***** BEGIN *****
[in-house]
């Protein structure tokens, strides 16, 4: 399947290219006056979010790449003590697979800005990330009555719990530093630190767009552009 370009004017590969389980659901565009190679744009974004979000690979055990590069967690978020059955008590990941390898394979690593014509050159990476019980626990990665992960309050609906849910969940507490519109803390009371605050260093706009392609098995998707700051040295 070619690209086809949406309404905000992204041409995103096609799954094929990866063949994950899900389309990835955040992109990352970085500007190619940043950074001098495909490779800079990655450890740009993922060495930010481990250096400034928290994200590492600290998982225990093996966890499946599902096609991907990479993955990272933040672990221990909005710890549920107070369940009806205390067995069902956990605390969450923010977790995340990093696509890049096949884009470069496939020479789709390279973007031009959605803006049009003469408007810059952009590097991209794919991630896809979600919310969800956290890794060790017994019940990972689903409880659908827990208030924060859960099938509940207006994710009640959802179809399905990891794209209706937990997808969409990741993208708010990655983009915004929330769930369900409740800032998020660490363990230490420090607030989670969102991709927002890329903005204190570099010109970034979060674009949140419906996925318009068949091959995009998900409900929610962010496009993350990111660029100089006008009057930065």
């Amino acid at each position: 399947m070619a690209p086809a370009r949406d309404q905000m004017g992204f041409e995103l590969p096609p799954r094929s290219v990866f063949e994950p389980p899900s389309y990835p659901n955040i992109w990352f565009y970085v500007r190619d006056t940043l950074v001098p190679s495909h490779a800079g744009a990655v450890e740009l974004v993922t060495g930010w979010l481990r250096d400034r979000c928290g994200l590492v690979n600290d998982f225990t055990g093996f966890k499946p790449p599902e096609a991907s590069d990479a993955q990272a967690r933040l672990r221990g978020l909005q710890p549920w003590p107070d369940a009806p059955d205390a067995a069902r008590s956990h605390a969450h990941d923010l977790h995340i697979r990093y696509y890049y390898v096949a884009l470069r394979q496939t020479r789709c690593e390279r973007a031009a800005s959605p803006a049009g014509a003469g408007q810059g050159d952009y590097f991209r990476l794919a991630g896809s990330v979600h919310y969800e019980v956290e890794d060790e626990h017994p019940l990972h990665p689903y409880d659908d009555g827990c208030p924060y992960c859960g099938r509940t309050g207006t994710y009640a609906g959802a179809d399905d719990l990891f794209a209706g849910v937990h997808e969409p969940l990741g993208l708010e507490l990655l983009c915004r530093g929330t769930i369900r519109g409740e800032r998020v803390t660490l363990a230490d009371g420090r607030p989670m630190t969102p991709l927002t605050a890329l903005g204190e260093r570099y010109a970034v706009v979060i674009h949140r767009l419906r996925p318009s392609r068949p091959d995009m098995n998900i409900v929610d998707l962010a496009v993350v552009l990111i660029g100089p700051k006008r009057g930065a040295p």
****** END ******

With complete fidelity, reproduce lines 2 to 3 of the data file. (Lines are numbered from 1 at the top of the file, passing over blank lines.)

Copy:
């Protein structure tokens, strides 16, 4: 399947290219006056979010790449003590697979800005990330009555719990530093630190767009552009 370009004017590969389980659901565009190679744009974004979000690979055990590069967690978020059955008590990941390898394979690593014509050159990476019980626990990665992960309050609906849910969940507490519109803390009371605050260093706009392609098995998707700051040295 070619690209086809949406309404905000992204041409995103096609799954094929990866063949994950899900389309990835955040992109990352970085500007190619940043950074001098495909490779800079990655450890740009993922060495930010481990250096400034928290994200590492600290998982225990093996966890499946599902096609991907990479993955990272933040672990221990909005710890549920107070369940009806205390067995069902956990605390969450923010977790995340990093696509890049096949884009470069496939020479789709390279973007031009959605803006049009003469408007810059952009590097991209794919991630896809979600919310969800956290890794060790017994019940990972689903409880659908827990208030924060859960099938509940207006994710009640959802179809399905990891794209209706937990997808969409990741993208708010990655983009915004929330769930369900409740800032998020660490363990230490420090607030989670969102991709927002890329903005204190570099010109970034979060674009949140419906996925318009068949091959995009998900409900929610962010496009993350990111660029100089006008009057930065």
């Amino acid at each position: 399947m070619a690209p086809a370009r949406d309404q905000m004017g992204f041409e995103l590969p096609p799954r094929s290219v990866f063949e994950p389980p899900s389309y990835p659901n955040i992109w990352f565009y970085v500007r190619d006056t940043l950074v001098p190679s495909h490779a800079g744009a990655v450890e740009l974004v993922t060495g930010w979010l481990r250096d400034r979000c928290g994200l590492v690979n600290d998982f225990t055990g093996f966890k499946p790449p599902e096609a991907s590069d990479a993955q990272a967690r933040l672990r221990g978020l909005q710890p549920w003590p107070d369940a009806p059955d205390a067995a069902r008590s956990h605390a969450h990941d923010l977790h995340i697979r990093y696509y890049y390898v096949a884009l470069r394979q496939t020479r789709c690593e390279r973007a031009a800005s959605p803006a049009g014509a003469g408007q810059g050159d952009y590097f991209r990476l794919a991630g896809s990330v979600h919310y969800e019980v956290e890794d060790e626990h017994p019940l990972h990665p689903y409880d659908d009555g827990c208030p924060y992960c859960g099938r509940t309050g207006t994710y009640a609906g959802a179809d399905d719990l990891f794209a209706g849910v937990h997808e969409p969940l990741g993208l708010e507490l990655l983009c915004r530093g929330t769930i369900r519109g409740e800032r998020v803390t660490l363990a230490d009371g420090r607030p989670m630190t969102p991709l927002t605050a890329l903005g204190e260093r570099y010109a970034v706009v979060i674009h949140r767009l419906r996925p318009s392609r068949p091959d995009m098995n998900i409900v929610d998707l962010a496009v993350v552009l990111i660029g100089p700051k006008r009057g930065a040295p």